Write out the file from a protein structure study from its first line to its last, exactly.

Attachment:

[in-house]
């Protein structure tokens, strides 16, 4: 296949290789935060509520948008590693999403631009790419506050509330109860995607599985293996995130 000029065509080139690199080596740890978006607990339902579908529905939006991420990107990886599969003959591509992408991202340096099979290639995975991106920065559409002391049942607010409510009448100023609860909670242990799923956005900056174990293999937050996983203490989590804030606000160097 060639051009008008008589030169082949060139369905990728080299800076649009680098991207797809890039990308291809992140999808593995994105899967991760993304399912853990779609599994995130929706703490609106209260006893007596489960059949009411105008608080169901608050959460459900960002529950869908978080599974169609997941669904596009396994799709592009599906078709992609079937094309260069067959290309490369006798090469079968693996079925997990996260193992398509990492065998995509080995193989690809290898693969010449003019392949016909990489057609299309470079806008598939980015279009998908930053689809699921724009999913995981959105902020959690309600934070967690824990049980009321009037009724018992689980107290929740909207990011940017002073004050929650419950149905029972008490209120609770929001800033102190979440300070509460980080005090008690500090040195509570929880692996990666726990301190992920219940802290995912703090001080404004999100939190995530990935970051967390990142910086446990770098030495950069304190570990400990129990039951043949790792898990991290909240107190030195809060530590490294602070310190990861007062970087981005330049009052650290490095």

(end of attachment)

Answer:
[in-house]
């Protein structure tokens, strides 16, 4: 296949290789935060509520948008590693999403631009790419506050509330109860995607599985293996995130 000029065509080139690199080596740890978006607990339902579908529905939006991420990107990886599969003959591509992408991202340096099979290639995975991106920065559409002391049942607010409510009448100023609860909670242990799923956005900056174990293999937050996983203490989590804030606000160097 060639051009008008008589030169082949060139369905990728080299800076649009680098991207797809890039990308291809992140999808593995994105899967991760993304399912853990779609599994995130929706703490609106209260006893007596489960059949009411105008608080169901608050959460459900960002529950869908978080599974169609997941669904596009396994799709592009599906078709992609079937094309260069067959290309490369006798090469079968693996079925997990996260193992398509990492065998995509080995193989690809290898693969010449003019392949016909990489057609299309470079806008598939980015279009998908930053689809699921724009999913995981959105902020959690309600934070967690824990049980009321009037009724018992689980107290929740909207990011940017002073004050929650419950149905029972008490209120609770929001800033102190979440300070509460980080005090008690500090040195509570929880692996990666726990301190992920219940802290995912703090001080404004999100939190995530990935970051967390990142910086446990770098030495950069304190570990400990129990039951043949790792898990991290909240107190030195809060530590490294602070310190990861007062970087981005330049009052650290490095």